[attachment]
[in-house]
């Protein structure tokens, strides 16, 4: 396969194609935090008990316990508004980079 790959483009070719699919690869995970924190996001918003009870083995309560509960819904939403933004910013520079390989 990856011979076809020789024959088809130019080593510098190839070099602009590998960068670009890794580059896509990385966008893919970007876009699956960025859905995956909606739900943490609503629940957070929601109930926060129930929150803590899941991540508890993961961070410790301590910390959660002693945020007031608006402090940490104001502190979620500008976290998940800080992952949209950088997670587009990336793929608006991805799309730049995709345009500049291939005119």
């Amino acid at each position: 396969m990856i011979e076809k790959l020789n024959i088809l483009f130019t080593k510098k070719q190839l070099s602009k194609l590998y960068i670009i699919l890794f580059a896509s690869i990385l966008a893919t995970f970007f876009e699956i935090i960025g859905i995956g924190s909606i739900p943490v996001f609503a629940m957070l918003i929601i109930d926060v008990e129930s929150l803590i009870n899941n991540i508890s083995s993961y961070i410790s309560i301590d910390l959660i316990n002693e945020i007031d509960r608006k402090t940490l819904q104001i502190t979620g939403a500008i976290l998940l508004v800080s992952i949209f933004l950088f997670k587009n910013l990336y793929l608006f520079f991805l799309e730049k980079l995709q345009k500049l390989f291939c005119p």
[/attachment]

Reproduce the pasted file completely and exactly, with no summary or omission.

[in-house]
């Protein structure tokens, strides 16, 4: 396969194609935090008990316990508004980079 790959483009070719699919690869995970924190996001918003009870083995309560509960819904939403933004910013520079390989 990856011979076809020789024959088809130019080593510098190839070099602009590998960068670009890794580059896509990385966008893919970007876009699956960025859905995956909606739900943490609503629940957070929601109930926060129930929150803590899941991540508890993961961070410790301590910390959660002693945020007031608006402090940490104001502190979620500008976290998940800080992952949209950088997670587009990336793929608006991805799309730049995709345009500049291939005119």
């Amino acid at each position: 396969m990856i011979e076809k790959l020789n024959i088809l483009f130019t080593k510098k070719q190839l070099s602009k194609l590998y960068i670009i699919l890794f580059a896509s690869i990385l966008a893919t995970f970007f876009e699956i935090i960025g859905i995956g924190s909606i739900p943490v996001f609503a629940m957070l918003i929601i109930d926060v008990e129930s929150l803590i009870n899941n991540i508890s083995s993961y961070i410790s309560i301590d910390l959660i316990n002693e945020i007031d509960r608006k402090t940490l819904q104001i502190t979620g939403a500008i976290l998940l508004v800080s992952i949209f933004l950088f997670k587009n910013l990336y793929l608006f520079f991805l799309e730049k980079l995709q345009k500049l390989f291939c005119p």